These leisures and endowments, which are so difficult to obtain, have been acquired, and they bring about the welfare of all. If one fails to take this favorable opportunity into consideration, how could this occasion occur again?

Just as lightning illuminates the darkness of a cloudy night for an instant, in the same way, by the power of the Buddhas, occasionally people’s minds are momentarily inclined toward merit.” — From A Guide to the Bodhisattva Way of Life (Bodhicaryavatara) by Shantideva.

The imagery of Shantideva is always captivating. His analogy of lightning in the second shloka [or verse] is something that we can all relate to from our own experience. He’s evoking the image of a pitch-black, stormy night, so dark that there is no way of finding your path, no way of even seeing your palm in front of your eyes. And then suddenly, a flash of lightning illuminates this dark night, and just for a fraction of a second you can see your surroundings as clearly as if it were a bright day.

Shantideva uses this analogy here to describe the tiny moments of virtuous, meritorious notions that come up in our mind, and he portrays them as being extremely rare and hard to come by. Why? Well, there are so many distractions in our lives; so many seemingly important things, occurring day after day, moment after moment, and, along with them, disturbing emotions constantly arise.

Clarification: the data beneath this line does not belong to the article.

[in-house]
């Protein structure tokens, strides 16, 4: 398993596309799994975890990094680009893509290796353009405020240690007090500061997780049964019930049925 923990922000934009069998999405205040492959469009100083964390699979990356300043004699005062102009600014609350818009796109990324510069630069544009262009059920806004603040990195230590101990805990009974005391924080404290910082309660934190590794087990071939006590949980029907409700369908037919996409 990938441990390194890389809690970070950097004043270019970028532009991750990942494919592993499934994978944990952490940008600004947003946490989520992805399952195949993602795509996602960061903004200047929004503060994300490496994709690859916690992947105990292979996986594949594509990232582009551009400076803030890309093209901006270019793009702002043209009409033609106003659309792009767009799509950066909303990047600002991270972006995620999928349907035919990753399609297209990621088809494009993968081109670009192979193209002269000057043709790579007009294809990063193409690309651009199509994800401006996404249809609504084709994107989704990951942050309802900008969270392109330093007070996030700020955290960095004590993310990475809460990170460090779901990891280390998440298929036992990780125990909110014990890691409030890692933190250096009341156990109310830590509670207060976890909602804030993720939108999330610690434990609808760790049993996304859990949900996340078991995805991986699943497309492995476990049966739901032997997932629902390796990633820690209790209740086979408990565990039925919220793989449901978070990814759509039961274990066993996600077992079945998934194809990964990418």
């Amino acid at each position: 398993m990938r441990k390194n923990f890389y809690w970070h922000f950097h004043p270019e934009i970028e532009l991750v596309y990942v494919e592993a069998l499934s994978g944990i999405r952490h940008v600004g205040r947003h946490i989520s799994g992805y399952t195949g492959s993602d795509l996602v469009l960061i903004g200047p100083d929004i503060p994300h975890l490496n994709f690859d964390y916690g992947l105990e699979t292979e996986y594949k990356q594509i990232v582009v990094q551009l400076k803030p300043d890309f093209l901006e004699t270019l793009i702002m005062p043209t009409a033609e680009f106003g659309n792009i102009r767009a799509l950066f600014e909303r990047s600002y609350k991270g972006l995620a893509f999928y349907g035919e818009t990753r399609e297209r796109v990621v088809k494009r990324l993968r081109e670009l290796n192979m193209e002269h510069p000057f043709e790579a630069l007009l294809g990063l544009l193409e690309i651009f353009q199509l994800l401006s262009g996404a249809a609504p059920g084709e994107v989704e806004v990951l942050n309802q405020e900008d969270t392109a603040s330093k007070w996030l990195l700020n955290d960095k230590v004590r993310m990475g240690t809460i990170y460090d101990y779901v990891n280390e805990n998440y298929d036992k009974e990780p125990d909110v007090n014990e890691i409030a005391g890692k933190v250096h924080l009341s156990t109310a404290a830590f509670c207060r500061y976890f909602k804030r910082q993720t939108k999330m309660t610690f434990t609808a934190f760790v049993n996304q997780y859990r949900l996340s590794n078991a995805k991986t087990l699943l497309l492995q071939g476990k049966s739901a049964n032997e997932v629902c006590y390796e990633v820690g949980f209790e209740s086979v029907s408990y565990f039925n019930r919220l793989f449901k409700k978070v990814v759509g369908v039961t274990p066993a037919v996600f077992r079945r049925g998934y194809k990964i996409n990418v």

Due to this endless agitation, there is hardly any instant where there is space in our mind for even the tiniest glimpse of a virtuous thought to arise; the chances of such a moment occurring are one in a million! But if, against all odds, such a moment does occur, Shantideva tells us that this is due to the aspirations, the kindness, and the blessings of the Buddhas.

So this is the obvious meaning here, but when reading and contemplating these two shlokas this morning I thought, “What if we took Shantideva’s analogy further, into another dimension, onto another scale? What if we applied it to our entire human existence?”

I don’t mean to imply that Shantideva doesn’t talk about the preciousness of this human existence—in fact, the first of the two shlokas in the introduction talks about the unique opportunity such a rebirth represents, and how important it is to make good use of it.

Nevertheless, I would like to share some of my own reflections on how we might relate the image of the flash of lightning to our human life, in the hope that it might be meaningful to some of you.

If we consider our human existence by comparing it to other timescales and dimensions, we can’t help being struck by just how short and temporary it is.

Let’s take the example of a galaxy and its lifespan: how impressive, how amazing, how enormous it is!

By comparison, how insignificant are the lives of human beings, even if we look at all of humanity as a collective? And what need then to even talk about one individual’s life, of his or her achievements? Seen on a cosmic scale they mean nothing at all; there is nothing significant about them. So short and insignificant are they that it’s as if they never even happened. Whatever their achievements—whether they climbed Mount Everest, put an end to hunger, or became a universal monarch—none of them mean anything.

From that perspective, the entire lifespan of a human being is nothing but a fleeting moment; actually, not even a moment, not even a nanosecond—it’s so brief that we can’t even declare it to have occurred at all.